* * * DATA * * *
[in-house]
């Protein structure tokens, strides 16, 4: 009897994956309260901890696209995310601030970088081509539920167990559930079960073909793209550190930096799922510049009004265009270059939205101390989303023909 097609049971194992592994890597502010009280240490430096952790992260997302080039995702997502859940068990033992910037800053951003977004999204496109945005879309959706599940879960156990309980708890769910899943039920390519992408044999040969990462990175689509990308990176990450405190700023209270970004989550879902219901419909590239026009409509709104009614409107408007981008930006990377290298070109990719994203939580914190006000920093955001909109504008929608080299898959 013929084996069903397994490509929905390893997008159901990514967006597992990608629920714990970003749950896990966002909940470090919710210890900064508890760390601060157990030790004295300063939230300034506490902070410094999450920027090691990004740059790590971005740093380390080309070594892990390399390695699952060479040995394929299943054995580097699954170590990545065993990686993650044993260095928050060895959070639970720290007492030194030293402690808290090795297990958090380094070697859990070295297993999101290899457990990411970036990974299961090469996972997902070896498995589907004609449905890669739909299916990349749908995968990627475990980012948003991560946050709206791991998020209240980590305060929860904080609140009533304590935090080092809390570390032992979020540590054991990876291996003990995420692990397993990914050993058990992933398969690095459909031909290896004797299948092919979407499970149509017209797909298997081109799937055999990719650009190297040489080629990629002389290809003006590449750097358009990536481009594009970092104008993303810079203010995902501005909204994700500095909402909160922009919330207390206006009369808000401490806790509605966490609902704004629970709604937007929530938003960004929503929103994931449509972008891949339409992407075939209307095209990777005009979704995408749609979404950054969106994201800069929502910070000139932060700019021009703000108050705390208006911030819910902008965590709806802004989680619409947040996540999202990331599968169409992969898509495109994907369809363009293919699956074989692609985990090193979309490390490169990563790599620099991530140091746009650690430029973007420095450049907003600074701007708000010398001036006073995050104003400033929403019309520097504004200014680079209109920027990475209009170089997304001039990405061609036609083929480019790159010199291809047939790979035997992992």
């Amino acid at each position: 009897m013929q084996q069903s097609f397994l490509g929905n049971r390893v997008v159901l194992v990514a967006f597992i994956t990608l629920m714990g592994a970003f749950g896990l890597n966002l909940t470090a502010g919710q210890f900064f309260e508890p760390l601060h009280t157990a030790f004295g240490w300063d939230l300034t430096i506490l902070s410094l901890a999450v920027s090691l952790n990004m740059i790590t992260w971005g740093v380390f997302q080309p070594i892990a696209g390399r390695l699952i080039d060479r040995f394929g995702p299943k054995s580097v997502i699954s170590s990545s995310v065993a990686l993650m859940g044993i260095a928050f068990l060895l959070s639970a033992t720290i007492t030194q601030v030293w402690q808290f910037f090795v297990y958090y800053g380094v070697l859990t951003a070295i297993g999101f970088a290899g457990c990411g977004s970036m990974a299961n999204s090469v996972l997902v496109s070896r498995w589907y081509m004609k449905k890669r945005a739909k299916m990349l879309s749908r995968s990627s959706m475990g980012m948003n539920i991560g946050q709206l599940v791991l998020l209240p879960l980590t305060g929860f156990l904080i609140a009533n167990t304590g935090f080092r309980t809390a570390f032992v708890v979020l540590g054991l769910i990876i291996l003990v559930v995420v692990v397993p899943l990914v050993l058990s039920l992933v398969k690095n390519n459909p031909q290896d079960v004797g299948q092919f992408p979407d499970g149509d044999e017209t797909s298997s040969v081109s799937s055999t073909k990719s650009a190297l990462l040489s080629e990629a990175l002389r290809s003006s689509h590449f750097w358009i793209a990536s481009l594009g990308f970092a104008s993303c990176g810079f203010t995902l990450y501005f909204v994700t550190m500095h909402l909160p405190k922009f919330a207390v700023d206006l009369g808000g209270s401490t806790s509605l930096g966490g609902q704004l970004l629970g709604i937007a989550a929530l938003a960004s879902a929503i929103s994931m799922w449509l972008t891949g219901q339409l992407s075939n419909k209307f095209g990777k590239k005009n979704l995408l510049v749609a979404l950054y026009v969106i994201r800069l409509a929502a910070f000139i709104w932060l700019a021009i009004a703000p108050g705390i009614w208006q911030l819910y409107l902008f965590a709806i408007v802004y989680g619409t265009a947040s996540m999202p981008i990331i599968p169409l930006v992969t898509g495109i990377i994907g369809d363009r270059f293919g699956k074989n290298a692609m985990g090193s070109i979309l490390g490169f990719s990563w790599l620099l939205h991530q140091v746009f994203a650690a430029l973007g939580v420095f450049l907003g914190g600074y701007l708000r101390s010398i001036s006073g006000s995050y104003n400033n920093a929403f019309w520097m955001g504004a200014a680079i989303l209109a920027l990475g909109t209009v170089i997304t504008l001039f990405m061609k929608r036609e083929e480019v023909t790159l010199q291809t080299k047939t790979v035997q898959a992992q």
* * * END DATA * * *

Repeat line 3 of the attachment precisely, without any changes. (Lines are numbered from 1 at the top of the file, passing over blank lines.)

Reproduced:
């Amino acid at each position: 009897m013929q084996q069903s097609f397994l490509g929905n049971r390893v997008v159901l194992v990514a967006f597992i994956t990608l629920m714990g592994a970003f749950g896990l890597n966002l909940t470090a502010g919710q210890f900064f309260e508890p760390l601060h009280t157990a030790f004295g240490w300063d939230l300034t430096i506490l902070s410094l901890a999450v920027s090691l952790n990004m740059i790590t992260w971005g740093v380390f997302q080309p070594i892990a696209g390399r390695l699952i080039d060479r040995f394929g995702p299943k054995s580097v997502i699954s170590s990545s995310v065993a990686l993650m859940g044993i260095a928050f068990l060895l959070s639970a033992t720290i007492t030194q601030v030293w402690q808290f910037f090795v297990y958090y800053g380094v070697l859990t951003a070295i297993g999101f970088a290899g457990c990411g977004s970036m990974a299961n999204s090469v996972l997902v496109s070896r498995w589907y081509m004609k449905k890669r945005a739909k299916m990349l879309s749908r995968s990627s959706m475990g980012m948003n539920i991560g946050q709206l599940v791991l998020l209240p879960l980590t305060g929860f156990l904080i609140a009533n167990t304590g935090f080092r309980t809390a570390f032992v708890v979020l540590g054991l769910i990876i291996l003990v559930v995420v692990v397993p899943l990914v050993l058990s039920l992933v398969k690095n390519n459909p031909q290896d079960v004797g299948q092919f992408p979407d499970g149509d044999e017209t797909s298997s040969v081109s799937s055999t073909k990719s650009a190297l990462l040489s080629e990629a990175l002389r290809s003006s689509h590449f750097w358009i793209a990536s481009l594009g990308f970092a104008s993303c990176g810079f203010t995902l990450y501005f909204v994700t550190m500095h909402l909160p405190k922009f919330a207390v700023d206006l009369g808000g209270s401490t806790s509605l930096g966490g609902q704004l970004l629970g709604i937007a989550a929530l938003a960004s879902a929503i929103s994931m799922w449509l972008t891949g219901q339409l992407s075939n419909k209307f095209g990777k590239k005009n979704l995408l510049v749609a979404l950054y026009v969106i994201r800069l409509a929502a910070f000139i709104w932060l700019a021009i009004a703000p108050g705390i009614w208006q911030l819910y409107l902008f965590a709806i408007v802004y989680g619409t265009a947040s996540m999202p981008i990331i599968p169409l930006v992969t898509g495109i990377i994907g369809d363009r270059f293919g699956k074989n290298a692609m985990g090193s070109i979309l490390g490169f990719s990563w790599l620099l939205h991530q140091v746009f994203a650690a430029l973007g939580v420095f450049l907003g914190g600074y701007l708000r101390s010398i001036s006073g006000s995050y104003n400033n920093a929403f019309w520097m955001g504004a200014a680079i989303l209109a920027l990475g909109t209009v170089i997304t504008l001039f990405m061609k929608r036609e083929e480019v023909t790159l010199q291809t080299k047939t790979v035997q898959a992992q």